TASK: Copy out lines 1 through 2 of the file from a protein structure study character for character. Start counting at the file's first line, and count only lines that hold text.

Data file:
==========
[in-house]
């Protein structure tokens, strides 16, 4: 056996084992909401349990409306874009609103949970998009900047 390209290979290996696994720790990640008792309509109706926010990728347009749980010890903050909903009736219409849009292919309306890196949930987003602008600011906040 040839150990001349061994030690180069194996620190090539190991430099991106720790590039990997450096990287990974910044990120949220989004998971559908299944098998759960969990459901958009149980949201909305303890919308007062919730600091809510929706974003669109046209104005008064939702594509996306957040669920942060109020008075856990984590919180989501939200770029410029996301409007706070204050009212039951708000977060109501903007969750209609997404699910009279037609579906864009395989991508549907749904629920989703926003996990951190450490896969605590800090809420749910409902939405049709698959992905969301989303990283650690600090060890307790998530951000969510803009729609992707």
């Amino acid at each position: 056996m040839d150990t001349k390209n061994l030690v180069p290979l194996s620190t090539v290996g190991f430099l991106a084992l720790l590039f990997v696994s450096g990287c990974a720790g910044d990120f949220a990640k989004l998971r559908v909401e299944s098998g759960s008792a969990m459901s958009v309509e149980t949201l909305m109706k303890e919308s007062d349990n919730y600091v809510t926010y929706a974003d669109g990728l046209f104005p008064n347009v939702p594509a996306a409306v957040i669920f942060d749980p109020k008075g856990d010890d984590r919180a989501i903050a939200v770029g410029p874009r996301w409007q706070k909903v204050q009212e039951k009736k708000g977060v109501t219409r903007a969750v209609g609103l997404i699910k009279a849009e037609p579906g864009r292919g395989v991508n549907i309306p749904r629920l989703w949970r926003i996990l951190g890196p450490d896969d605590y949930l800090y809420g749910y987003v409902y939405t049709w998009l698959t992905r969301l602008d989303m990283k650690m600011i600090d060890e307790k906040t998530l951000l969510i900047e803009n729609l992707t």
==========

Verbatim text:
[in-house]
């Protein structure tokens, strides 16, 4: 056996084992909401349990409306874009609103949970998009900047 390209290979290996696994720790990640008792309509109706926010990728347009749980010890903050909903009736219409849009292919309306890196949930987003602008600011906040 040839150990001349061994030690180069194996620190090539190991430099991106720790590039990997450096990287990974910044990120949220989004998971559908299944098998759960969990459901958009149980949201909305303890919308007062919730600091809510929706974003669109046209104005008064939702594509996306957040669920942060109020008075856990984590919180989501939200770029410029996301409007706070204050009212039951708000977060109501903007969750209609997404699910009279037609579906864009395989991508549907749904629920989703926003996990951190450490896969605590800090809420749910409902939405049709698959992905969301989303990283650690600090060890307790998530951000969510803009729609992707």